When I first started using a CAD package for circuit design, I couldn't understand why the software didn't come with all of the standard footprints and why that wouldn't be good enough. That level of ignorance was hopefully pretty short-lived. But back then, things were a bit simpler. Most of what I dealt with were in DIP packages - 0.1" lead to lead spacing and 0.3" or 0.6" width.

QFN copper layer QFN solder mask layer Even if the reality was never that simple, it's a lot more complex now. Take the simple QFN. Your CAD package probably has a decent variety of QFN footprints, but most of them probably look like these first two here.

On the left is the generic footprint with a wide open flag pad in the middle. On the right, the cross-hatched area is likely representative of what the solder paste layer looks like for that standard library part. Looks simple, but there's a whole lot more to the QFN (and DFN).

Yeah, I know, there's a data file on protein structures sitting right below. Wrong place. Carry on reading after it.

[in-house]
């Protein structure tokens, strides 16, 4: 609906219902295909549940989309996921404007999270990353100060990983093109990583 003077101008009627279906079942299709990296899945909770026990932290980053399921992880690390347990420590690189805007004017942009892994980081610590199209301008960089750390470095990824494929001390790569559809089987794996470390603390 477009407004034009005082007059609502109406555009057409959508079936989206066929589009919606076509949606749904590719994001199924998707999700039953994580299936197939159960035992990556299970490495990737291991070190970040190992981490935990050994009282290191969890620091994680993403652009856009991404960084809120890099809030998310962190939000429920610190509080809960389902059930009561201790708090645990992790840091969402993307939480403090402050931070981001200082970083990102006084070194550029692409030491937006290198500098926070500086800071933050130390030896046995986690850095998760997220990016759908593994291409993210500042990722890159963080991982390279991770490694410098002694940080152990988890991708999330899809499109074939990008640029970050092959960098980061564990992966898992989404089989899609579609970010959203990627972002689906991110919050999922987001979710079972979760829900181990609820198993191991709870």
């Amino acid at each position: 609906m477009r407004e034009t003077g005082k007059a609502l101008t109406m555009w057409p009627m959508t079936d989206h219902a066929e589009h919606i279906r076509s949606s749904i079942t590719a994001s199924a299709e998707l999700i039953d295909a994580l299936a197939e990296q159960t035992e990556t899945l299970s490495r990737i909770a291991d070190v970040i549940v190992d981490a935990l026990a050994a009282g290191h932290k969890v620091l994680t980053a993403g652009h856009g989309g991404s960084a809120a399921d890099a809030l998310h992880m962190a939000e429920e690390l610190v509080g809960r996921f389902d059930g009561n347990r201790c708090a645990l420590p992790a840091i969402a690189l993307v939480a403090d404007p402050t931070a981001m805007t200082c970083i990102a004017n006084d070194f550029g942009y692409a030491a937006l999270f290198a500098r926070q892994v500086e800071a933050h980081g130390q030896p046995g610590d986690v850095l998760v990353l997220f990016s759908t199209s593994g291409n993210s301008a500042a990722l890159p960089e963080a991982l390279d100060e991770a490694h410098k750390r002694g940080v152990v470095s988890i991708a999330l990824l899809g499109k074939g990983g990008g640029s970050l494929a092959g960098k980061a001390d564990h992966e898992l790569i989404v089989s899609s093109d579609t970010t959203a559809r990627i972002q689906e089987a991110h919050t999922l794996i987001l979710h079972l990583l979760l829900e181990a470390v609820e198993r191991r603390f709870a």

Take these next two images. The image on the left here shows what should be a pretty common standard solder paste layer for a QFN center pad. You want to keep the paste coverage down in the 50 - 74% range QFN solder paste stencil layer good QFN Freescale eagle copper layer to prevent the QFN from floating up during reflow.

Some QFNs, especially high-frequency and RF parts require a special copper pattern to ensure proper grounding and clean signal conditions. This one on the right shows the recommended copper pattern for a particular Freescale ZigBee radio chip.

Even if your CAD package seems to have the QFN covered, check the component data sheet for any special land pattern requirements and check the paste layer to make sure it has you covered to prevent float or voids.